Authenticity | Kiyeol Kim

by Critical Asia

by Kiyeol Kim, Dec. 2021】

Authenticity, needless to say, is one of the buzzwords of our time. The value of the concept is strongly felt now, perhaps more than any other historical period. Ours is the time of fake news, the society of the spectacle, the reproducibility of commodities (and art); representation is more real than what is being represented, and simulation has engulfed reality. The idea of authenticity is regarded as the antidote to the plague of fantasies that has infected reality. And this concept is often linked to other valuable ideas such as sincerity, truth, freedom, and the good. Self-help gurus illuminate that being authentic is the path to Utopia, to true happiness. Finding one’s true self entails behaving with integrity when with others; thus, the concept of authenticity is vital to successful social relationships. Sometimes, however, the thirst for authenticity creates its own complications. From fad diets that mirror the eating habits of humans from the Palaeolithic era to historically informed performance or HIP (a sensitive issue in my own field which is music research) that recommends the use of period instruments and techniques, etc. The desire for authenticity has taken various forms and has spread to various aspects of modern life. We might even explain the rise of global populism as a resulting from the desire for the authentic, for the appeal of the populist is in part based on the perception that he “tells it as it is.”

According to the Oxford English Dictionary, while authenticity has been used to refer to the genuineness of a thing (i.e., a document, a text, an artefact, an artwork, etc.) since the early 18th century, authenticity as a quality of a person—the idea of being true to oneself or the uniformity of inward feeling and outward appearance—was only commonly used from the first quarter of the 20th century. This suggests that the problem of authenticity as a human virtue is a particularly modern one. This timeline is in consonance with Charles Taylor’s notion of “age of authenticity,” a period beginning around the mid-20th century where an “ethic of authenticity begins to shape the outlook of society in general” (475). This period is characterised by expressive individualism, an idea that Taylor traces back to the Romantic period of the late 18th century, where “commodities become vehicles of individual expression, even the self-definition of identity” but where “all this conformity and alienation may nevertheless feel like choice and self-determination” (483).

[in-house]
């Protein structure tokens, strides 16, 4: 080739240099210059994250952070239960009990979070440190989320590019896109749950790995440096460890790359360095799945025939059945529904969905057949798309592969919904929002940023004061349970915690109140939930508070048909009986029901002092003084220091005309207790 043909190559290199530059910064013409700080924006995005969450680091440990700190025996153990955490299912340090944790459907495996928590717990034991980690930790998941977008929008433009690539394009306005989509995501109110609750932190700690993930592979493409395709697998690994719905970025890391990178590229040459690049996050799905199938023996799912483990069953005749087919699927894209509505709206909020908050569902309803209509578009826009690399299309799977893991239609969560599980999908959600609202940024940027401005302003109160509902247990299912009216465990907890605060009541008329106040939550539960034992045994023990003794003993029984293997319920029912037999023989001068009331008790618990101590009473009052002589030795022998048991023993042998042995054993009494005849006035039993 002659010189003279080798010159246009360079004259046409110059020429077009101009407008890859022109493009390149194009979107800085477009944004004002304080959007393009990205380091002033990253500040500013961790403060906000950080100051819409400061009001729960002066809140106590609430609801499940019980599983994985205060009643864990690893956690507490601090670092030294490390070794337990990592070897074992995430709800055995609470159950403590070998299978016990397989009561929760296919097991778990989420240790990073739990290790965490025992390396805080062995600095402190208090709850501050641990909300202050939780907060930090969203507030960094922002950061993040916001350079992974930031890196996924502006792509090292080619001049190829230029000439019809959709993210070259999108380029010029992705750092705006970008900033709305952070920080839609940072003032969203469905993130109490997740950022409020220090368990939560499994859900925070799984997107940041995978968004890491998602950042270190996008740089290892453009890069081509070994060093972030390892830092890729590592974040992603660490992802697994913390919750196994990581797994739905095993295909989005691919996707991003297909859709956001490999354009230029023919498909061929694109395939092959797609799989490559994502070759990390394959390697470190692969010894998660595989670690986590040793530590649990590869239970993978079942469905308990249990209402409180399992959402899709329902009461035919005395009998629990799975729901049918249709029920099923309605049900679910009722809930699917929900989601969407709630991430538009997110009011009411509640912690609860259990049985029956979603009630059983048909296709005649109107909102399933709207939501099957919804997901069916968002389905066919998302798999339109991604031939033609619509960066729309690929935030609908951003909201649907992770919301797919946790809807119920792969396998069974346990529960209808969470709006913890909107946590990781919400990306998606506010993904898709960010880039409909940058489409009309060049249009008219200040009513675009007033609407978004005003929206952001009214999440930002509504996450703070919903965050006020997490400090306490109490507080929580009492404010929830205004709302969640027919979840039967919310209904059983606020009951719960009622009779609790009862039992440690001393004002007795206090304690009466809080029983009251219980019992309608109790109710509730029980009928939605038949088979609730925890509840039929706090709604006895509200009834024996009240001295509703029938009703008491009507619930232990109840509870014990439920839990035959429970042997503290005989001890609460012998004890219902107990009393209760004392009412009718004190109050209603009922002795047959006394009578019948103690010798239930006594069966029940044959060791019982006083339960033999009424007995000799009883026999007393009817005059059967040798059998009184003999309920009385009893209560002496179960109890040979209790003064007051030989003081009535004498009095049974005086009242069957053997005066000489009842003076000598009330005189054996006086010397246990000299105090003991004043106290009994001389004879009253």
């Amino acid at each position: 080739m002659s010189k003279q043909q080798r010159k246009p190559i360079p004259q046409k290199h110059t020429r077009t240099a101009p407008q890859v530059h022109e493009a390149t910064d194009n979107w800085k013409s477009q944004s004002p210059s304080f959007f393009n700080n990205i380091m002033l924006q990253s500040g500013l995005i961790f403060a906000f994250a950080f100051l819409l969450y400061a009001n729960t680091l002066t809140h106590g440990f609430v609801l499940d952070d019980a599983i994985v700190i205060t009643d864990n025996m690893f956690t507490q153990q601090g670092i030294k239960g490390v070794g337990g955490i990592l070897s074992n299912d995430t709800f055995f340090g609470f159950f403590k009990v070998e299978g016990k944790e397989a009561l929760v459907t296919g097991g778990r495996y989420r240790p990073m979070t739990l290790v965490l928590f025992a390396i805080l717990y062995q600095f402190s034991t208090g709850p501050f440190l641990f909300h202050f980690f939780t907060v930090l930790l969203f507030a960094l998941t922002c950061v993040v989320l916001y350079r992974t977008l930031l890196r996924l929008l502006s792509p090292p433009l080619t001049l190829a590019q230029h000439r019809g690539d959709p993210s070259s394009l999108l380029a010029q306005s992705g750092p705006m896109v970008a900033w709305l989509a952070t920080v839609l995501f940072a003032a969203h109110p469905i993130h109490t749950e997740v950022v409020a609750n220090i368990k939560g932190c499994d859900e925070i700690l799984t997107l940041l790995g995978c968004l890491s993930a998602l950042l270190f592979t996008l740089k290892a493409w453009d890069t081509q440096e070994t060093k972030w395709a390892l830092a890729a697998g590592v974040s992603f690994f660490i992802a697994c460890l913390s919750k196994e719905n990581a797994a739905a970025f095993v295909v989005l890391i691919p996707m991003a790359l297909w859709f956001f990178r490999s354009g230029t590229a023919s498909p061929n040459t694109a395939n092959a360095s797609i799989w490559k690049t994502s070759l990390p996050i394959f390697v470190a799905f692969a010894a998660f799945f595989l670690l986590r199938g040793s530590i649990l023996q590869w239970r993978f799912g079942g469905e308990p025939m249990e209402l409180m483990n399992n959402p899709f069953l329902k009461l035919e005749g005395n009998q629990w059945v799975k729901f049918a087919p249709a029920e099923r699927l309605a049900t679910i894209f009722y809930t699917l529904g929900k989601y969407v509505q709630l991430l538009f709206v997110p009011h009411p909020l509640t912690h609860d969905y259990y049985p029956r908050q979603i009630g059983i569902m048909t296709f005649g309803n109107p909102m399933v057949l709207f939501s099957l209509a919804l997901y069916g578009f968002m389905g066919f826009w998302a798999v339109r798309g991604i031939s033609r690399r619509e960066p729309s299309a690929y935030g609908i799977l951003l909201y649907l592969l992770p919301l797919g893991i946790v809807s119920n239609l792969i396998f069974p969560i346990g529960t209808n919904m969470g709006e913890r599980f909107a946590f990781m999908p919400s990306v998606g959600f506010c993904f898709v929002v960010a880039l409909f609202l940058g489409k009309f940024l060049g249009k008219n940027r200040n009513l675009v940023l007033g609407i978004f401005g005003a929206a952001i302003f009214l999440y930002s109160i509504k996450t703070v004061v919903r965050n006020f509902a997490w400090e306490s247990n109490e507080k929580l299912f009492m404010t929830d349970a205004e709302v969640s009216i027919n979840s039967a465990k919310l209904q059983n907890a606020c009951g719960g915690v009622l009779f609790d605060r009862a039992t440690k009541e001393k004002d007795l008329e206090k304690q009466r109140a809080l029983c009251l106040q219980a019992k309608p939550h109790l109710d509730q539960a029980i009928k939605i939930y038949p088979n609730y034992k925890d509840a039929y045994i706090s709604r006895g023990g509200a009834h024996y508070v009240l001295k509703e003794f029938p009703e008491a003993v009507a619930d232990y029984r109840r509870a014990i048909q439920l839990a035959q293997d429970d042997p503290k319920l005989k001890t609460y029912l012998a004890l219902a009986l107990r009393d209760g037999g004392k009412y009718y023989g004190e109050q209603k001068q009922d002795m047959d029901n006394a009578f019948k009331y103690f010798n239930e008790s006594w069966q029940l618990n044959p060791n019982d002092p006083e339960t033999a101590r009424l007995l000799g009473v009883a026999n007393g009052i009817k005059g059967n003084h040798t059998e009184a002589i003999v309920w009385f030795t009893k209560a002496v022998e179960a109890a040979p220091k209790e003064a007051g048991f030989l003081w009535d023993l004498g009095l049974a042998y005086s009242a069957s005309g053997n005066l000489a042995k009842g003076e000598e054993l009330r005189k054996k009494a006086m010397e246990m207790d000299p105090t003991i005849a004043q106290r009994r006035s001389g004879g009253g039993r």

We are inhabitants of this paradoxical world created in part by the desire for authenticity. And we are caught in its circular logic: even if we are unable to determine what is genuinely authentic, it does not decrease our desire for authenticity. Thus, our desire for authenticity speaks more about the nature of our desires than about authenticity itself. For example, historically informed performance is a charming genre of music whose goal is to authentically recreate the sound and aura of early music based on historical research; however, there will always be an unsurpassable methodological limit since no one has a ticket to the past. But the unintended consequence of this specific desire for the authentic, is the demand for period instruments, and now the classical music market is overflowing with mass produced copies of early music instruments, generating a paradoxical combination: the new old instrument. The longing for authentic period instruments created a market that profits from such desires. This suggests that a paradox structures contemporary desires for authenticity. The idea of living an authentic life suggests that there are external forces that prevent us from acting in accordance with our nature, but by trying to live an authentic life through expressive individualism, we enable powerful institutions to profit from our desires and to control our lives even more. Is authenticity just one of the ingredients of the good life, or we are blind proponents of manipulated authenticity?

Perhaps instead of seeking for the authentic externally, we might look from within. Music, like other art forms, is an invitation into a particular inner world—in the case of music, a sound world. Particular sound worlds draw out certain emotions. Aristotle has long postulated that direct link between music and emotions. Perhaps authenticity is finally a result of faith in the intuitive honesty of feelings and emotions.

Kiyeol Kim, Orchestra de Macau, Macau SAR, China

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